Make us your home page
Instagram

Today’s top headlines delivered to you daily.

(View our Privacy Policy)

CEO admits crew should have prevented gulf oil spill

NEW ORLEANS — The chief executive of the company that owned the Deepwater Horizon oil rig acknowledged in court Tuesday that his crew should have done more to avert the 2010 oil well blowout that left 11 dead and soiled hundreds of miles of beaches along the Gulf of Mexico.

"Do I wish the crew had done more? Absolutely," said Steven Newman, Transocean's chief executive. "We acknowledged we should have done more."

Newman's measured and partial acknowledgment of accountability goes to the heart of the U.S. District Court trial, now in its fourth week, to assign responsibility for the disaster.

He said that while his company was responsible for a "narrow slice" of the drilling operations, including providing pressure tests that produced faulty readings shortly before the explosion, it was the oil company BP that "has everything under its umbrella."

The trial bundles suits brought by the Justice Department, several state governments, private businesses and individual claimants against BP and its contractors. Lawyers for tens of thousands of people and businesses seeking redress for damages claim that BP, Transocean and Halliburton are grossly negligent for mismanaging safety procedures.

The Justice Department is arguing that BP was grossly negligent and ultimately responsible for a series of mistakes because it designed the well, selected the contractors and managed the drilling operation. While BP has acknowledged mistakes, it says its contractors also made serious errors that caused the blowout.

Because of its contracts with BP, Transocean is protected from most spill costs, aside from punitive damages, even if they are all found to have been grossly negligent. Transocean has already pleaded guilty to a single misdemeanor criminal charge of violating the Clean Water Act and has agreed to pay $400 million in criminal penalties. It also agreed to $1 billion in civil settlements.

CEO admits crew should have prevented gulf oil spill 03/19/13 [Last modified: Wednesday, March 20, 2013 1:35am]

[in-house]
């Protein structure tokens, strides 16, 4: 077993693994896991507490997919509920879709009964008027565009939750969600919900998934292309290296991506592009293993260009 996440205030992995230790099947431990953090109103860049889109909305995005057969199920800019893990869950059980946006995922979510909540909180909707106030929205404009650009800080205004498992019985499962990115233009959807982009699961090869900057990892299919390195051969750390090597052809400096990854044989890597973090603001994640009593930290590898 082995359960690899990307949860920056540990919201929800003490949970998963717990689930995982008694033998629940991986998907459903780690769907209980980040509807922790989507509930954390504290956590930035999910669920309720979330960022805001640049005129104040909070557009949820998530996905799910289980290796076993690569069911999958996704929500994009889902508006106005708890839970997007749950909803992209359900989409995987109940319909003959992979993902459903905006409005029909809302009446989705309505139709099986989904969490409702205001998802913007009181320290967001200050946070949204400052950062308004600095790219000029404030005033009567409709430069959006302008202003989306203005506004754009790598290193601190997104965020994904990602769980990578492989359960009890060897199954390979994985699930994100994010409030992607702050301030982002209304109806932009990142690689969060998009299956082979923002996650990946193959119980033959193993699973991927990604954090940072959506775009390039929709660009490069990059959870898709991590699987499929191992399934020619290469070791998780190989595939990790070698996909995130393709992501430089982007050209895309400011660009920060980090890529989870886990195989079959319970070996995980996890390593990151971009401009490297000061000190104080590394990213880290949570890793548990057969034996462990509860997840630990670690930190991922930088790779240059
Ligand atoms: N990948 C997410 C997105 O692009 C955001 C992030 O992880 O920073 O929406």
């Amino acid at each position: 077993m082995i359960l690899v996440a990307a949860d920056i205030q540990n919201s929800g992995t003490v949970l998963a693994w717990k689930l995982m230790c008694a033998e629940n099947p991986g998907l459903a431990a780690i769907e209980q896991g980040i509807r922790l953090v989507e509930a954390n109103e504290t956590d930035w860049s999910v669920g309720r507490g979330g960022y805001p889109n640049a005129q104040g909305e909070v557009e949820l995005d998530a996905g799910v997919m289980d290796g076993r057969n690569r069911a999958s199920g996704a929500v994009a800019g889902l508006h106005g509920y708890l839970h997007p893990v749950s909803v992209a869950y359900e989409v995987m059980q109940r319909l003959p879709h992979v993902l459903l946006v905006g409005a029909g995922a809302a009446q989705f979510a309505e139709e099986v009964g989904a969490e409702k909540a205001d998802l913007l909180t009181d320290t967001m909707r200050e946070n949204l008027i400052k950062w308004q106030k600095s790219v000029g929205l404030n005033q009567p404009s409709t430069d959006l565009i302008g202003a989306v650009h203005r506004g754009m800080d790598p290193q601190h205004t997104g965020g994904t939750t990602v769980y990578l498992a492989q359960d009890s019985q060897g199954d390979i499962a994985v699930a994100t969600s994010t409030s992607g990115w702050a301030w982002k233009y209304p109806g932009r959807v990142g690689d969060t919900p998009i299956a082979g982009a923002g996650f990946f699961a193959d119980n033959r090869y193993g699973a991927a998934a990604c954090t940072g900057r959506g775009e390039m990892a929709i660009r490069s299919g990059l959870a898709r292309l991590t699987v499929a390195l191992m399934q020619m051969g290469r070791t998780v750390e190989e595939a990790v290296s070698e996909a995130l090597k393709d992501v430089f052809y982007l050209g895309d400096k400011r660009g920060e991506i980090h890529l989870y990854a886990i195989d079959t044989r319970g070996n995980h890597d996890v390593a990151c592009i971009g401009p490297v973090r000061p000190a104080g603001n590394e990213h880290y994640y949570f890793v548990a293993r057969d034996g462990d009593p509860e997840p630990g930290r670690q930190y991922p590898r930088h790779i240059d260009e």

Photo reprints | Article reprints

Copyright: For copyright information, please check with the distributor of this item, Associated Press.
    

Join the discussion: Click to view comments, add yours

Loading...
  1. Four Largo city employees lose jobs for not working during Hurricane Irma

    Local Government

    LARGO — Four public works employees resigned or were fired because they didn't show up to work during Hurricane Irma.

    Four public works employees resigned or were fired because they didn't show up to work during Hurricane Irma. The employees, two of whom were fired and two resigned, said they decided to be with their families considering the magnitude of the storm. But City Manager Henry Schubert said Thursday most city employees are required to be present during an emergency. JIM DAMASKE   |   Times
  2. Aaron Hernandez lawyer: Brain showed 'severe' case of CTE

    Bucs

    BOSTON — Aaron Hernandez's lawyer says the former New England Patriots tight end's brain showed severe signs of the degenerative brain disease chronic traumatic encephalopathy.

    Aaron Hernandez's lawyer says the former New England Patriots tight end's brain showed severe signs of the degenerative brain disease chronic traumatic encephalopathy. [AP photo]
  3. Fewer Tampa Bay homeowners are underwater on their mortgages

    Real Estate

    The percentage of Tampa Bay homeowners underwater on their mortgages continues to drop. In the second quarter of this year, 10.2 percent of borrowers had negative equity compared to nearly 15 percent in the same period a year ago, CoreLogic reported Thursday. Nationally, 5.4 percent of all mortgaged homes were …

    The percentage of Tampa Bay homeowners underwater on their mortgages  continues to drop. [Times file photo]
  4. Mexico anxiously awaits the fate of a 12-year-old schoolgirl after deadly earthquake

    World

    MEXICO CITY — A sprawling earthquake recovery effort spanning several states turned intensely personal Thursday as Mexicans were riveted by an effort to save a 12-year-old girl who was pinned in the rubble of her elementary school.

    Search and rescue efforts continue at the Enrique Rebsamen school in Mexico City, Mexico, Thursday. Tuesday's magnitude 7.1 earthquake has stunned central Mexico, killing more than 200 people as buildings collapsed in plumes of dust. ]AP Photo/Rebecca Blackwell]
  5. 'What Happened'? Clinton memoir sold 300,000 copies in first week

    Blogs

    Despite being met with decidedly mixed reviews, What Happened, Hillary Clinton's new memoir about the 2016 presidential campaign, sold a whopping 300,000 copies in its first week.

    The new memoir by former presidential candidate Hillary Clinton sold 300,000 copies in its first week.